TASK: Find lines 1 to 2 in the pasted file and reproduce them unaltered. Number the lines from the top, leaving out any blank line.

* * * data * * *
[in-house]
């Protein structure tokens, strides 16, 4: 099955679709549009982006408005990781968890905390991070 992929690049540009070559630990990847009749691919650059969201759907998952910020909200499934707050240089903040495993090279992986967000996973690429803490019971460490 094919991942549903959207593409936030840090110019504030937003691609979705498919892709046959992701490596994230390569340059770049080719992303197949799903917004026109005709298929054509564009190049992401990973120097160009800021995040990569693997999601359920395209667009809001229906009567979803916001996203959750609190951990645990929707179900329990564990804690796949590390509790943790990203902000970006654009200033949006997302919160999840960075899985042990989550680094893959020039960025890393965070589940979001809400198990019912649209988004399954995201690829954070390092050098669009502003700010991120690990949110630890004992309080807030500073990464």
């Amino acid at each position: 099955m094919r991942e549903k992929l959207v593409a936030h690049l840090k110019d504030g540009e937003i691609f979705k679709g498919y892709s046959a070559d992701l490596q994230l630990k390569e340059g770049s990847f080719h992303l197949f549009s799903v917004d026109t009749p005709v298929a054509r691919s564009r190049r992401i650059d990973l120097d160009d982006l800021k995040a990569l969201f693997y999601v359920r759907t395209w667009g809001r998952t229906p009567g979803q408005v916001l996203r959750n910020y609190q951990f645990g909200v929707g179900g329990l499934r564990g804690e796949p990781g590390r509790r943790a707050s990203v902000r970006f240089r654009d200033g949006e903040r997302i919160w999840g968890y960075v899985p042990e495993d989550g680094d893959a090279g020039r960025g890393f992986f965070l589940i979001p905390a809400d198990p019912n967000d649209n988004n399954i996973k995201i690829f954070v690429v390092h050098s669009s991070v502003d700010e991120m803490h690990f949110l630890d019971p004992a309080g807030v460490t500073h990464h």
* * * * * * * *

[in-house]
């Protein structure tokens, strides 16, 4: 099955679709549009982006408005990781968890905390991070 992929690049540009070559630990990847009749691919650059969201759907998952910020909200499934707050240089903040495993090279992986967000996973690429803490019971460490 094919991942549903959207593409936030840090110019504030937003691609979705498919892709046959992701490596994230390569340059770049080719992303197949799903917004026109005709298929054509564009190049992401990973120097160009800021995040990569693997999601359920395209667009809001229906009567979803916001996203959750609190951990645990929707179900329990564990804690796949590390509790943790990203902000970006654009200033949006997302919160999840960075899985042990989550680094893959020039960025890393965070589940979001809400198990019912649209988004399954995201690829954070390092050098669009502003700010991120690990949110630890004992309080807030500073990464």